An applicant for international protection guilty of serious breaches of the rules of the accommodation centre in which he or she is hosted or of seriously violent behaviour cannot be sanctioned by a withdrawal of material reception conditions relating to housing, food or clothing
In the judgment delivered on 12 November 2019, Haqbin (C-233/18), the Grand Chamber of the Court ruled for the first time on the scope of the right conferred on Member States by Article 20(4) of Directive 2013/33 to determine the sanctions applicable when an applicant for international protection is guilty of serious breaches of the rules of the accommodation centre in which he or she is hosted or of seriously violent behaviour. The Court held that that provision, read in the light of Article 1 of the Charter of Fundamental Rights of the European Union, does not allow Member States to impose in such cases a sanction consisting in the withdrawal, even temporary, of material reception conditions relating to housing, food or clothing in respect of the applicant.
Mr Zubair Haqbin is an Afghan national who arrived in Belgium as an unaccompanied minor. After having lodged an application for international protection, he was hosted in a reception centre. In that centre, Mr Haqbin was involved in a brawl with other residents of various ethnic origins. Following that brawl, the director of the reception centre decided to exclude Mr Haqbin for a period of 15 days from material aid in a reception facility. During that period of exclusion, Mr Haqbin, according to his own statements, spent his nights in a park in Brussels and stayed with friends.
In those circumstances, the referring court before which Mr Haqbin lodged an appeal against the first-instance ruling that dismissed his action against the exclusion decision, asked the Court whether it was possible for the Belgian authorities to withdraw or reduce material reception conditions in respect of an applicant for international protection in Mr Haqbin’s situation. Moreover, with regard to his particular situation, the question arose as to the conditions under which such a sanction can be imposed on an unaccompanied minor.
The Court first clarified that the sanctions referred to in Article 20(4) of Directive 2013/33 may, in principle, concern material reception conditions. However, such sanctions must, in accordance with Article 20(5) of the directive, be objective, impartial, motivated and proportionate to the particular situation of the applicant and must, under all circumstances, ensure a dignified standard of living.
However, the withdrawal, even temporary, of the full set of material reception conditions or of material reception conditions relating to housing, food or clothing would be irreconcilable with the requirement to ensure a dignified standard of living for the applicant. Indeed, such a sanction would preclude the applicant from being allowed to meet his or her most basic needs. In addition, it would amount to a failure to comply with the proportionality requirement.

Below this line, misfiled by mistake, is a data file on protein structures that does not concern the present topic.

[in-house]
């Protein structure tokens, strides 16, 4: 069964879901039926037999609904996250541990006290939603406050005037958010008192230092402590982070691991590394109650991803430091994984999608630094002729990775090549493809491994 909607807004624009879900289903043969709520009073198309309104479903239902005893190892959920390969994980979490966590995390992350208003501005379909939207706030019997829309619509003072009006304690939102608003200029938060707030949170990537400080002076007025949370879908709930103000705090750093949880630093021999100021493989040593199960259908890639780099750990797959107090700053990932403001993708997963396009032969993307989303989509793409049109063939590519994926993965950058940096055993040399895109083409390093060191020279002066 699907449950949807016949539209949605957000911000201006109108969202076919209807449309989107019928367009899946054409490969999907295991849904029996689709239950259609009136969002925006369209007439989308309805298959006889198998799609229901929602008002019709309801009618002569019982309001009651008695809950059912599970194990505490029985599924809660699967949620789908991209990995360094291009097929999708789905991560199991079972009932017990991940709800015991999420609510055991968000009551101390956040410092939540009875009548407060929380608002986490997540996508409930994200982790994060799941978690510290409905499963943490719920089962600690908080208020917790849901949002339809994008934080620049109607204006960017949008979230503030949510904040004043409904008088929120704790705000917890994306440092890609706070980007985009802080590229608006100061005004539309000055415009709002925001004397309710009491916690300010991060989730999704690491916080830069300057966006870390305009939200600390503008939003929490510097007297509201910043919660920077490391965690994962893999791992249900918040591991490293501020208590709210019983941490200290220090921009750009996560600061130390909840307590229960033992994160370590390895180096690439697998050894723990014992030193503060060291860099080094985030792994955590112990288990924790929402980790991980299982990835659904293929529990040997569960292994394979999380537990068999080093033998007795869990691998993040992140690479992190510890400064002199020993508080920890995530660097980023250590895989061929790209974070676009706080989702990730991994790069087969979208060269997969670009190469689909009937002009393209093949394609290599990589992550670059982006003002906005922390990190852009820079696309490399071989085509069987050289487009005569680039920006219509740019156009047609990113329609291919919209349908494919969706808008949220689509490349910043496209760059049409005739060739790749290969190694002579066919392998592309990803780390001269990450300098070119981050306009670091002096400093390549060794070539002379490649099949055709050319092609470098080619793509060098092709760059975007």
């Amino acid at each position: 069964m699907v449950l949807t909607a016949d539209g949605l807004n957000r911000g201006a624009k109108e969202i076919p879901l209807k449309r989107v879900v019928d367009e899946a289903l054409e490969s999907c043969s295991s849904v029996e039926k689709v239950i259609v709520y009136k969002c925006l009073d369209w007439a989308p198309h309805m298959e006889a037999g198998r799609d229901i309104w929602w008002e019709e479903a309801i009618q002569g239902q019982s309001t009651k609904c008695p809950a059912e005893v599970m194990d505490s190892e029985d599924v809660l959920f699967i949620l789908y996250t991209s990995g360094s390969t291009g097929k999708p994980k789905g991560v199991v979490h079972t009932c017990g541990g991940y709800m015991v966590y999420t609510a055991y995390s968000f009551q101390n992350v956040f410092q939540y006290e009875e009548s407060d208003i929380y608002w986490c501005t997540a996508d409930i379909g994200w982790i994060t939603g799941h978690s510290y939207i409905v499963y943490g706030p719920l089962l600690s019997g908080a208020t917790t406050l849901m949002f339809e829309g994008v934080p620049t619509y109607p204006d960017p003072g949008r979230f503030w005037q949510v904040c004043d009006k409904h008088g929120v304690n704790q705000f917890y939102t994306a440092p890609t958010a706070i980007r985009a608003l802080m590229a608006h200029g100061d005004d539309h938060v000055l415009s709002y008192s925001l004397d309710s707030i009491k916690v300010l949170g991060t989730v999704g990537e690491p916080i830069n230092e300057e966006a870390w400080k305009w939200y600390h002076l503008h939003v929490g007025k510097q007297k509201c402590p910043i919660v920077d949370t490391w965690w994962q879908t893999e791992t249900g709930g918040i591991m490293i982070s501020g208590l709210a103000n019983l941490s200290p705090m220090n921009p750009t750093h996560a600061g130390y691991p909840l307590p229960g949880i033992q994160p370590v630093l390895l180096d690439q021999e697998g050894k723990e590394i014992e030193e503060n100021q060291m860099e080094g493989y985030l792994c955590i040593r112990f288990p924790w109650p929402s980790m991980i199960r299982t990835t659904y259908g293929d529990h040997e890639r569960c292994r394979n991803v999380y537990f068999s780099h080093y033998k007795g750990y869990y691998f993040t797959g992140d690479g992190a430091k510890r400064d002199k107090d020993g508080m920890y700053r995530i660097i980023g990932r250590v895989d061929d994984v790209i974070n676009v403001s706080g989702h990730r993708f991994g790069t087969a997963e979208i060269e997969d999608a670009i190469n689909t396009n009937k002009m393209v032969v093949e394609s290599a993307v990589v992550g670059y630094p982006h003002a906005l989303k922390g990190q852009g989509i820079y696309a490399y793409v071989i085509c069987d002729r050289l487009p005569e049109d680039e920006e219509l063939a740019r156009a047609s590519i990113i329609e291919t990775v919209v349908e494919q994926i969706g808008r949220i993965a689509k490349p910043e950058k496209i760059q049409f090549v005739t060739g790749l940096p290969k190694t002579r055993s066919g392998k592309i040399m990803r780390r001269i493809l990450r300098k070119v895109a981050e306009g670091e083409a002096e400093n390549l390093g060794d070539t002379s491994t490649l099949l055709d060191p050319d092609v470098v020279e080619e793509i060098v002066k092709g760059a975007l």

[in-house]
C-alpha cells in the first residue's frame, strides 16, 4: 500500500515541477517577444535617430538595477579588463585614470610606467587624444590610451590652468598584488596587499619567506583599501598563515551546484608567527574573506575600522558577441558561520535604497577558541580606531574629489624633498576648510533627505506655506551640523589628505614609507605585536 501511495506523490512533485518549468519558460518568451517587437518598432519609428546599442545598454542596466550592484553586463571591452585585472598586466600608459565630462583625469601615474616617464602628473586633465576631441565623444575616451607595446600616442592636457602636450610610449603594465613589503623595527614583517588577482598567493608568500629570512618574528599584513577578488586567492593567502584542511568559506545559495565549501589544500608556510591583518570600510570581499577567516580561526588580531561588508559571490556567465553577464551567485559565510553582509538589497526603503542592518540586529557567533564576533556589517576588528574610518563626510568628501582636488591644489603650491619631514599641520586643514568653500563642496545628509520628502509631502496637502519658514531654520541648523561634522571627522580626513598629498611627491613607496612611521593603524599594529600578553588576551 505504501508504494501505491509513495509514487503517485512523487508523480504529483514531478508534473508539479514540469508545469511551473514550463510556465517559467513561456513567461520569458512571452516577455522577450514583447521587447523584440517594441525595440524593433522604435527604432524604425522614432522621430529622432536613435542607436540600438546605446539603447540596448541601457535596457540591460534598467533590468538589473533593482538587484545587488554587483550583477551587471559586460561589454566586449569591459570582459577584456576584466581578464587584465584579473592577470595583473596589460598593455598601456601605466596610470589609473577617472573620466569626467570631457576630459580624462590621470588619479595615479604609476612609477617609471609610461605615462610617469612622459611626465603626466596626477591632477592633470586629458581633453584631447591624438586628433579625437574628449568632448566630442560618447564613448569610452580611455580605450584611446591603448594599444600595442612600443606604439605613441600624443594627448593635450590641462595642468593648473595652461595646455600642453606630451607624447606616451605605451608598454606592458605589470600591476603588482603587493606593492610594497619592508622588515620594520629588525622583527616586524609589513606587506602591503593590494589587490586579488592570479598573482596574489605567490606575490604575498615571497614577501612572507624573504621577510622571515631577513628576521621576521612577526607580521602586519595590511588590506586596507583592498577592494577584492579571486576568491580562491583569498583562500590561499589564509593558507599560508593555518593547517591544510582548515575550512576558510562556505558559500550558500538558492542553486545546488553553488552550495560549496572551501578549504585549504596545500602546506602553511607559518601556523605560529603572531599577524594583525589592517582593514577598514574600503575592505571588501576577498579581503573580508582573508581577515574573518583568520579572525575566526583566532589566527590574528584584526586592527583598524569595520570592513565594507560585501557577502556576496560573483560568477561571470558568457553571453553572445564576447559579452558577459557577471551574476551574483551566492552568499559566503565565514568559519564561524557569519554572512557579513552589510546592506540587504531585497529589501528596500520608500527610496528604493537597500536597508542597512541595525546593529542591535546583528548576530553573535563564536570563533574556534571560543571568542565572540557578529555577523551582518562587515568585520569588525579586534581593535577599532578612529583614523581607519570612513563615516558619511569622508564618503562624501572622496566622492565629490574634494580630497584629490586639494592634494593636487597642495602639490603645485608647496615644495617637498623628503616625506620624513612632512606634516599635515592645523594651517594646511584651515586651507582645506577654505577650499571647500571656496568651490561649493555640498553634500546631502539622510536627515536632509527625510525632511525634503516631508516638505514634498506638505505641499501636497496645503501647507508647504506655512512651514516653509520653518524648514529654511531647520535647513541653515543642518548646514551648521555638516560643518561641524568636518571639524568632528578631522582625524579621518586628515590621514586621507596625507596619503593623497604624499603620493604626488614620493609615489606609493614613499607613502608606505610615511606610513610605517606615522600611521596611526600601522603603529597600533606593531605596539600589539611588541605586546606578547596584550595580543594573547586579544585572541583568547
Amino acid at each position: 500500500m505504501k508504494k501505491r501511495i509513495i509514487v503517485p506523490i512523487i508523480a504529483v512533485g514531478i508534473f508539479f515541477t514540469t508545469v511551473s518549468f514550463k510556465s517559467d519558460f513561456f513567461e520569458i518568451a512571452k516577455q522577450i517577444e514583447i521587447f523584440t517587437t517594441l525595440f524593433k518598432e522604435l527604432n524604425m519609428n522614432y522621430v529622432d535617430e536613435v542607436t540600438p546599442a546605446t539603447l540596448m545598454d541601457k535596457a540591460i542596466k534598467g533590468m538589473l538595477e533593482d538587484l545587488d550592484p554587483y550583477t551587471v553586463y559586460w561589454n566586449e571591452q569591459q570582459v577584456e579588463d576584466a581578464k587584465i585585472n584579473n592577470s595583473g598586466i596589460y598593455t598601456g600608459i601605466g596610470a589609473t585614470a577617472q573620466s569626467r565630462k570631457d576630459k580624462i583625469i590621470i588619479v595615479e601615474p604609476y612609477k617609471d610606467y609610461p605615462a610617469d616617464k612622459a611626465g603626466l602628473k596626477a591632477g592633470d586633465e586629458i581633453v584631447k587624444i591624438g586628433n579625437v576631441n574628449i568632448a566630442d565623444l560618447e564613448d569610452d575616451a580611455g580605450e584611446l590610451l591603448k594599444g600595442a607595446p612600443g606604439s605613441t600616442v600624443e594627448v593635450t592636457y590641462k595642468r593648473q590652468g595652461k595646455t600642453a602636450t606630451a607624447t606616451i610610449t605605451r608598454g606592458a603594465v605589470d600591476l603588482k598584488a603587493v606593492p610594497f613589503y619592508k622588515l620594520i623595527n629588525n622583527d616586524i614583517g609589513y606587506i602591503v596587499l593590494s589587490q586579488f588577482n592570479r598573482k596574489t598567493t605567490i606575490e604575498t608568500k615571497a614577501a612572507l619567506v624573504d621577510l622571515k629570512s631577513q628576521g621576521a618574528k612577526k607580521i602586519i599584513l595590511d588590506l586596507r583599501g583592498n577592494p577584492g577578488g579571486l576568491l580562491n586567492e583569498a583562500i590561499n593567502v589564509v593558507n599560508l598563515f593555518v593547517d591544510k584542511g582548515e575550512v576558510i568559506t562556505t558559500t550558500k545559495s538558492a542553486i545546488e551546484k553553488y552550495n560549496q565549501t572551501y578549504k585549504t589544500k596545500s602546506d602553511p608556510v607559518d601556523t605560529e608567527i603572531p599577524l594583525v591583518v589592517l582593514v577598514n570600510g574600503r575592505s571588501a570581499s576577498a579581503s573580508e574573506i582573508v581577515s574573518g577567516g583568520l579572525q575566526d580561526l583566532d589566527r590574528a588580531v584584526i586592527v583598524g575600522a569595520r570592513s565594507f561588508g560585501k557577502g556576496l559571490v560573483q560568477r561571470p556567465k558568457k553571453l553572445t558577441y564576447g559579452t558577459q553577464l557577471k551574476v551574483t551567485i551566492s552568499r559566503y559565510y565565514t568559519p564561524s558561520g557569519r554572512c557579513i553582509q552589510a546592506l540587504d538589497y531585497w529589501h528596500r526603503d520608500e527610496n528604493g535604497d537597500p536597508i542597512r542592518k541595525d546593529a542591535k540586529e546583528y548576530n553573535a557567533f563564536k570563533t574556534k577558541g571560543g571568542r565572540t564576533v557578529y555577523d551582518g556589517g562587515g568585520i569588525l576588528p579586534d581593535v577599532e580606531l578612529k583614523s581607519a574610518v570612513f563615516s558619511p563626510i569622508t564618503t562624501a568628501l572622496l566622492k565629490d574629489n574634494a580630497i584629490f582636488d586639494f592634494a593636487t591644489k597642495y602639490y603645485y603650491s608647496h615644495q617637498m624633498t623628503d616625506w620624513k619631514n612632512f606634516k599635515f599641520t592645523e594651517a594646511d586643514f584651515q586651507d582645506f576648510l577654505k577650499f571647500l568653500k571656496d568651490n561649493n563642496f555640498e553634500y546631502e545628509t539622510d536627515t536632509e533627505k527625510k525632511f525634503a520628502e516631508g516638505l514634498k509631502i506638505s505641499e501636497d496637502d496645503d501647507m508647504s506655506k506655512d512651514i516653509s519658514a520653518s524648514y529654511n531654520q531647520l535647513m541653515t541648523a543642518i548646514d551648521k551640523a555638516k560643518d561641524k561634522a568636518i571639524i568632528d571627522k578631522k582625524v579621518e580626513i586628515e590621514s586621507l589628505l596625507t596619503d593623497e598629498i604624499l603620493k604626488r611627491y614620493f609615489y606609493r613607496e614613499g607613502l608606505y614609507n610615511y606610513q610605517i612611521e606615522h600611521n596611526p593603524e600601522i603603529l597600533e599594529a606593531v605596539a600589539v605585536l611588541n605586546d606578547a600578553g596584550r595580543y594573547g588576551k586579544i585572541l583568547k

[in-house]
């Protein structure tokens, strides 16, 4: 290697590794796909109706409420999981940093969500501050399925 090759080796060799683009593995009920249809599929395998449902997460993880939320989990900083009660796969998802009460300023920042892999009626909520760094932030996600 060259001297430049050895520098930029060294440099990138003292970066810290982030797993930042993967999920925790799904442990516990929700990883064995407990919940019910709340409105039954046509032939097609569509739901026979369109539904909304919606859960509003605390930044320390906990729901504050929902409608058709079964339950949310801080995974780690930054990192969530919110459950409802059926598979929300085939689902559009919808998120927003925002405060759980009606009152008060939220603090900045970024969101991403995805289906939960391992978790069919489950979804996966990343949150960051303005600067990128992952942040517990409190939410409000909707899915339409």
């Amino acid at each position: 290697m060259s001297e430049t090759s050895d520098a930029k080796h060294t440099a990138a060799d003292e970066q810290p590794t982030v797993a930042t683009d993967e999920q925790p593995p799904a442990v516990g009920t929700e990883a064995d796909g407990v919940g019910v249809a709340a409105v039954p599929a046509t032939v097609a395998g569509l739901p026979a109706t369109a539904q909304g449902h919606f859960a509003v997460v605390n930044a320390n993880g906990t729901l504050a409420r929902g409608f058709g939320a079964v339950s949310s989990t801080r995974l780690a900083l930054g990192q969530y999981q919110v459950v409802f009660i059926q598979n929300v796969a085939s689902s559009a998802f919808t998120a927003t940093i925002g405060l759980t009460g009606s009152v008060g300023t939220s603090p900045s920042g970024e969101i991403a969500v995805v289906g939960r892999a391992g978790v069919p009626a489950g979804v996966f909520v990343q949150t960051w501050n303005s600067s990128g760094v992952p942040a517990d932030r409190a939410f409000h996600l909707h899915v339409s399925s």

The Court added that Member States are required to guarantee continuously and without interruption a dignified standard of living and that the authorities responsible for the reception of applicants for international protection must ensure, under their guidance and responsibility, the provision of material reception conditions guaranteeing that standard of living. Accordingly, they cannot simply provide an applicant who has been excluded with a list of private centres for the homeless likely to host him or her, as envisaged by the competent Belgian authorities.
In the case of a sanction consisting in the reduction of material reception conditions, such as the withdrawal or reduction of the daily expenses allowance, the Court made clear that it is for the competent authorities to ensure under all circumstances that such a sanction, having regard to the particular situation of the applicant as well as all of the circumstances of that case, complies with the principle of proportionality and does not undermine the dignity of the applicant. In that regard, it recalled that Member States may, in the cases referred to in Article 20(4) of Directive 2013/33, provide for measures other than those relating to material reception conditions, such as holding the applicant in a separate part of the accommodation centre or transferring him or her to another accommodation centre. Furthermore, the competent authorities may decide to hold the applicant in detention, in compliance with the conditions specified by the directive.
Where the applicant is an unaccompanied minor, and therefore a vulnerable person within the meaning of Directive 2013/33, the national authorities must, when imposing sanctions pursuant to Article 20(4) thereof, take increased account of the particular situation of the minor and of the principle of proportionality. Those sanctions must, in the light, inter alia, of Article 24 of the Charter of Fundamental Rights, be determined by taking particular account of the best interests of the child. Moreover, Directive 2013/33 does not preclude those authorities from deciding to entrust the care of such a minor to child protection services or the judicial authorities responsible therefor.
Source: Court of Justice - Press Release